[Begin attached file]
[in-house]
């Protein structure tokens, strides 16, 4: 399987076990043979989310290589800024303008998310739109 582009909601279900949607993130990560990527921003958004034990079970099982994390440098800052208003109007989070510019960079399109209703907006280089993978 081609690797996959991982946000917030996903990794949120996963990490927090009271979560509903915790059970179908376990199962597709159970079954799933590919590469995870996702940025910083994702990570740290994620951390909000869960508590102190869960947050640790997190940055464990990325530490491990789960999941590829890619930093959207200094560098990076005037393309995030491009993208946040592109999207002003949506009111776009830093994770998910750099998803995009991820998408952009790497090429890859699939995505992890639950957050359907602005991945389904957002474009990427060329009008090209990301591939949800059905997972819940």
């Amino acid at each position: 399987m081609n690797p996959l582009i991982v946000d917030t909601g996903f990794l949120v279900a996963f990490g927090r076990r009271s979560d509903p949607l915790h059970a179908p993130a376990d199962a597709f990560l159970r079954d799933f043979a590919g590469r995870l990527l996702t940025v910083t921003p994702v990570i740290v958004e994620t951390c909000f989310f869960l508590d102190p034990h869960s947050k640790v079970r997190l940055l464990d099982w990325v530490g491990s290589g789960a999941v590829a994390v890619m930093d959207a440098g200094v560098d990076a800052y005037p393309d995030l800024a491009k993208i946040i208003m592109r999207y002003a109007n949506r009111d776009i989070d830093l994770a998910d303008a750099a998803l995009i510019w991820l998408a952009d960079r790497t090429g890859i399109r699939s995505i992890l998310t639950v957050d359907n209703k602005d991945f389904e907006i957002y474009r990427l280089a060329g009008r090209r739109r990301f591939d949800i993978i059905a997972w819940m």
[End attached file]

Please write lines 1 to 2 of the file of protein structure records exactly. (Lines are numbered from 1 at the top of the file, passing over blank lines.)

[in-house]
């Protein structure tokens, strides 16, 4: 399987076990043979989310290589800024303008998310739109 582009909601279900949607993130990560990527921003958004034990079970099982994390440098800052208003109007989070510019960079399109209703907006280089993978 081609690797996959991982946000917030996903990794949120996963990490927090009271979560509903915790059970179908376990199962597709159970079954799933590919590469995870996702940025910083994702990570740290994620951390909000869960508590102190869960947050640790997190940055464990990325530490491990789960999941590829890619930093959207200094560098990076005037393309995030491009993208946040592109999207002003949506009111776009830093994770998910750099998803995009991820998408952009790497090429890859699939995505992890639950957050359907602005991945389904957002474009990427060329009008090209990301591939949800059905997972819940």